Academic Notice 

Any of the following performance indicators at the end of a semester will cause the student’s standing to be reviewed and may cause the student to be placed on Academic Notice: 

  • Cumulative GPA of less than 2.0 (first occurrence and all subsequent occurrences) 
  • Semester GPA of less than 2.0 (second occurrence and all subsequent occurrences) 
  • Earning fewer than a total of 12 units in a regular semester (second occurrence and all subsequent occurrences) 
  • School-specific requirements: 
    • Olin students earning a professional GPA of less than 2.0 (all business courses) 
    • Arts & Sciences students earning below a C- in any major-related course 

If the performance indicators contributing to the status of Academic Notice are raised above the threshold (e.g., by the resolution of an incomplete grade or the change of a final grade), the status may be reconsidered.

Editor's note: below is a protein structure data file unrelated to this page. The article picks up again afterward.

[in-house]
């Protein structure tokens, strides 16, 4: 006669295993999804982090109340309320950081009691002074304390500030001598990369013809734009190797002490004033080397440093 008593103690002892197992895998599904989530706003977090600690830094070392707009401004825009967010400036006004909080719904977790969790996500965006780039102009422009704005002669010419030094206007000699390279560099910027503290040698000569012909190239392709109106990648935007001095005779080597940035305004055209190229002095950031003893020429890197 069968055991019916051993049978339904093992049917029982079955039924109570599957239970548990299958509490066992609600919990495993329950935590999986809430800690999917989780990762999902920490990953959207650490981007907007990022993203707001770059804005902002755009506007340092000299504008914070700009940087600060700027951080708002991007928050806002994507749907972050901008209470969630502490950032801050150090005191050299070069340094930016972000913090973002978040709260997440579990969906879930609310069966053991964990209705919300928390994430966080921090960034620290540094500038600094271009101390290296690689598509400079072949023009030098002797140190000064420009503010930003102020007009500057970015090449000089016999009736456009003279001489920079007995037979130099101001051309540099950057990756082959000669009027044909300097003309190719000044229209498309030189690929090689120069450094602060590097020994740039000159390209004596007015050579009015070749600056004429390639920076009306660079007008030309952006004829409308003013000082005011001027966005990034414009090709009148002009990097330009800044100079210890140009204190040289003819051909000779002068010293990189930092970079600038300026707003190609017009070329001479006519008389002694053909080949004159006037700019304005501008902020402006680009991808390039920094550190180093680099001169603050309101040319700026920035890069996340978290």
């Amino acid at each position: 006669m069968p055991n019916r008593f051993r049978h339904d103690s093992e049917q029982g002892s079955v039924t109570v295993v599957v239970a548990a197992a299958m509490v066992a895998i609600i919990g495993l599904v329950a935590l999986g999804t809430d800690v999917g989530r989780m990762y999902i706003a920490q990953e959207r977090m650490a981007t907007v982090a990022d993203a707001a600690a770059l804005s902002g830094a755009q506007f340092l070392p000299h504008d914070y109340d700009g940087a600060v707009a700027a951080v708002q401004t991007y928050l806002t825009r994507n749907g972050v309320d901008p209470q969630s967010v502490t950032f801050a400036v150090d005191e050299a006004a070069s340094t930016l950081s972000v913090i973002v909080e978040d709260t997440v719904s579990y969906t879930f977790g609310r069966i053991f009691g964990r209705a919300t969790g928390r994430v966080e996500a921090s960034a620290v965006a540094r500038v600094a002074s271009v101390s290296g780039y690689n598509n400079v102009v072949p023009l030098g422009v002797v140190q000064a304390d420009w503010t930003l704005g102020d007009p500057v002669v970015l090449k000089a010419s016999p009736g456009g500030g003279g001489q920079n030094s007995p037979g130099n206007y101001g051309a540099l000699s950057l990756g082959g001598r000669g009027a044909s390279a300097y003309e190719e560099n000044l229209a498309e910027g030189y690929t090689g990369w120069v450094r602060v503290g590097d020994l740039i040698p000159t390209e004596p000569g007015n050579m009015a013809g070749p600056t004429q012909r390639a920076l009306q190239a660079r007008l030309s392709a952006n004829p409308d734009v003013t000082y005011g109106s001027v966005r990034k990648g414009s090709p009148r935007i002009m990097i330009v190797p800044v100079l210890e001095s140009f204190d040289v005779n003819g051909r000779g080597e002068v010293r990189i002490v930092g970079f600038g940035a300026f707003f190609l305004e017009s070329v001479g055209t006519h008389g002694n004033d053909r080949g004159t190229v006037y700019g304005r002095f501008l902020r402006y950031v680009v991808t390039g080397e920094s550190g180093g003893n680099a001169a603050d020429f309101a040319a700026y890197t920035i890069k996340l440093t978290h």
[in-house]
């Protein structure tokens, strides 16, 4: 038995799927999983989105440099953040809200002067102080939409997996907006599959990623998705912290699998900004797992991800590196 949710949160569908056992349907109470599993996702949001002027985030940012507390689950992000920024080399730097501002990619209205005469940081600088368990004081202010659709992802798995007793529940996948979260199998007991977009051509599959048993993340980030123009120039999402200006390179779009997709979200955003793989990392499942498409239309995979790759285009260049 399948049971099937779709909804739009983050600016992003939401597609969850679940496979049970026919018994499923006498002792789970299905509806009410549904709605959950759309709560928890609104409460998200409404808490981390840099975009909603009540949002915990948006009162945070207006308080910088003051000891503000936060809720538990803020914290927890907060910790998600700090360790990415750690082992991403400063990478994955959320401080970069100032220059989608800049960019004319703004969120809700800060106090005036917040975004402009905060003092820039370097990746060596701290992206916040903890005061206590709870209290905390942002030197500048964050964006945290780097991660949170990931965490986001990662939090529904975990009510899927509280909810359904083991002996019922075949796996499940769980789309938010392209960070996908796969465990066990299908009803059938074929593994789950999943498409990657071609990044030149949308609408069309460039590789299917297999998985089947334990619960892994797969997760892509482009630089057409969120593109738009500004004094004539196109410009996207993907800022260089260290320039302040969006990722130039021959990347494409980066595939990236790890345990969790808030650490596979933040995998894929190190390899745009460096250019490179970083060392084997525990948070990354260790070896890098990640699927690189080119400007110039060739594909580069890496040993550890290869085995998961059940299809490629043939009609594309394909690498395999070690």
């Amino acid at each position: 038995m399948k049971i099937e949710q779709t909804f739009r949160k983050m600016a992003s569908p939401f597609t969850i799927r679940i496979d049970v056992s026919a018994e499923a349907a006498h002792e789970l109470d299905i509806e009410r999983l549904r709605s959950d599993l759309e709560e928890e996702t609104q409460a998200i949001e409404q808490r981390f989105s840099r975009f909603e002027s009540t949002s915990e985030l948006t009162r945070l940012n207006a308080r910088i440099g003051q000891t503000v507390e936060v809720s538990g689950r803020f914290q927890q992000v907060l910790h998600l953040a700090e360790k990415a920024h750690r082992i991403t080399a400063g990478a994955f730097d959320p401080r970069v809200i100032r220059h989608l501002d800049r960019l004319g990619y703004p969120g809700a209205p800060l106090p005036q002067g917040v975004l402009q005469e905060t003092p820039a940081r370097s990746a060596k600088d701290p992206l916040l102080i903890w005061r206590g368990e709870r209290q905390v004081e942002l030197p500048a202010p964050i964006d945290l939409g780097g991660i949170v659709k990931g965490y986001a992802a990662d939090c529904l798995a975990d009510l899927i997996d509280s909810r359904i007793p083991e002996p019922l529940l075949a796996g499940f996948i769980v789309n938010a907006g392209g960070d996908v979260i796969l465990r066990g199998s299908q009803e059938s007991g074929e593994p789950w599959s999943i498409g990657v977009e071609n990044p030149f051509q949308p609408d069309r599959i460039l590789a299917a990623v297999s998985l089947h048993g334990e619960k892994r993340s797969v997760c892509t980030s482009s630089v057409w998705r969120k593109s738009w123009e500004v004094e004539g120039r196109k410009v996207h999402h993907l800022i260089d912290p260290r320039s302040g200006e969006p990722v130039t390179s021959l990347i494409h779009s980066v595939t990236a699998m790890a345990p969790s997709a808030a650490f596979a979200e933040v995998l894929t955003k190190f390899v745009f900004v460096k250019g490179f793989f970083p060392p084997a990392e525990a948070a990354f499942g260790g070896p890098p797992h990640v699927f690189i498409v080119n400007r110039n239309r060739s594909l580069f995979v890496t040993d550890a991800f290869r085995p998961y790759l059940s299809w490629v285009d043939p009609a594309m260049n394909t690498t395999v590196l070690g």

Academic Notice status indicates that a student is not in good academic standing. Although this status is not noted on the official transcript, it will be incorporated into enrollment verifications requesting confirmation of a student’s standing.

Academic Time Away 

Any of the following performance indicators at the end of a semester will cause the student’s standing to be reviewed and may cause the student to be placed on Academic Time Away, which is a pause in enrollment at Washington University: 

  • Any third time a student becomes eligible for Academic Notice
  • Any second sequential semester a student becomes eligible for Academic Notice (These are typically the fall and spring semesters, since most students do not enroll in summer classes. However, if a student does enroll in summer classes after a spring semester after which they were placed on Academic Notice, their performance will be reviewed.) 
  • Any semester in which student earns no degree credit